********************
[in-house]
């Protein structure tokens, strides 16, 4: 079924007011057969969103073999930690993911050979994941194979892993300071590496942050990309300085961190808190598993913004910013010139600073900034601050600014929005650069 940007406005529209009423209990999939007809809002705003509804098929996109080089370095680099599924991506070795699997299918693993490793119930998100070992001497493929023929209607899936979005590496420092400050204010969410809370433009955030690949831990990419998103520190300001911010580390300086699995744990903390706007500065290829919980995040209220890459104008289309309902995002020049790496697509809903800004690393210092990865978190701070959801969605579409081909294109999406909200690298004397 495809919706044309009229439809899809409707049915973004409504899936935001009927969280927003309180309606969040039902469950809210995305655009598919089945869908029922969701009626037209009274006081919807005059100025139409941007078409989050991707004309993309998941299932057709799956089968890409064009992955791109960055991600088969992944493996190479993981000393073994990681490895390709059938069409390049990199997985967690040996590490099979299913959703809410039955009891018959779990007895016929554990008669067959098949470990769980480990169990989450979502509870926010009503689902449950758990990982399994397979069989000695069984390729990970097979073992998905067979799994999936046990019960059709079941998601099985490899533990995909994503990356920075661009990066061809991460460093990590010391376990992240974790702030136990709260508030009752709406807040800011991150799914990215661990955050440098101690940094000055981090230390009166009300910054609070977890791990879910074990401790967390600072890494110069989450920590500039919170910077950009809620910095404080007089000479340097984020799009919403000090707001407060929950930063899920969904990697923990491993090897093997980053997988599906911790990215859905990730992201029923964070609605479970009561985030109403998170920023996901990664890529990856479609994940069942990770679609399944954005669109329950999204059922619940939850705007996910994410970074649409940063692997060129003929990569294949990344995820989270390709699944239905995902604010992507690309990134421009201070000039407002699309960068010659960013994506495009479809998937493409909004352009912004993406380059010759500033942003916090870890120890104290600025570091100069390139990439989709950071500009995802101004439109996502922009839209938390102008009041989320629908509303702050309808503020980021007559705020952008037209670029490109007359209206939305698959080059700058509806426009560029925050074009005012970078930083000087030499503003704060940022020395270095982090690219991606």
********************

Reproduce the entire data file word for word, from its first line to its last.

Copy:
[in-house]
């Protein structure tokens, strides 16, 4: 079924007011057969969103073999930690993911050979994941194979892993300071590496942050990309300085961190808190598993913004910013010139600073900034601050600014929005650069 940007406005529209009423209990999939007809809002705003509804098929996109080089370095680099599924991506070795699997299918693993490793119930998100070992001497493929023929209607899936979005590496420092400050204010969410809370433009955030690949831990990419998103520190300001911010580390300086699995744990903390706007500065290829919980995040209220890459104008289309309902995002020049790496697509809903800004690393210092990865978190701070959801969605579409081909294109999406909200690298004397 495809919706044309009229439809899809409707049915973004409504899936935001009927969280927003309180309606969040039902469950809210995305655009598919089945869908029922969701009626037209009274006081919807005059100025139409941007078409989050991707004309993309998941299932057709799956089968890409064009992955791109960055991600088969992944493996190479993981000393073994990681490895390709059938069409390049990199997985967690040996590490099979299913959703809410039955009891018959779990007895016929554990008669067959098949470990769980480990169990989450979502509870926010009503689902449950758990990982399994397979069989000695069984390729990970097979073992998905067979799994999936046990019960059709079941998601099985490899533990995909994503990356920075661009990066061809991460460093990590010391376990992240974790702030136990709260508030009752709406807040800011991150799914990215661990955050440098101690940094000055981090230390009166009300910054609070977890791990879910074990401790967390600072890494110069989450920590500039919170910077950009809620910095404080007089000479340097984020799009919403000090707001407060929950930063899920969904990697923990491993090897093997980053997988599906911790990215859905990730992201029923964070609605479970009561985030109403998170920023996901990664890529990856479609994940069942990770679609399944954005669109329950999204059922619940939850705007996910994410970074649409940063692997060129003929990569294949990344995820989270390709699944239905995902604010992507690309990134421009201070000039407002699309960068010659960013994506495009479809998937493409909004352009912004993406380059010759500033942003916090870890120890104290600025570091100069390139990439989709950071500009995802101004439109996502922009839209938390102008009041989320629908509303702050309808503020980021007559705020952008037209670029490109007359209206939305698959080059700058509806426009560029925050074009005012970078930083000087030499503003704060940022020395270095982090690219991606």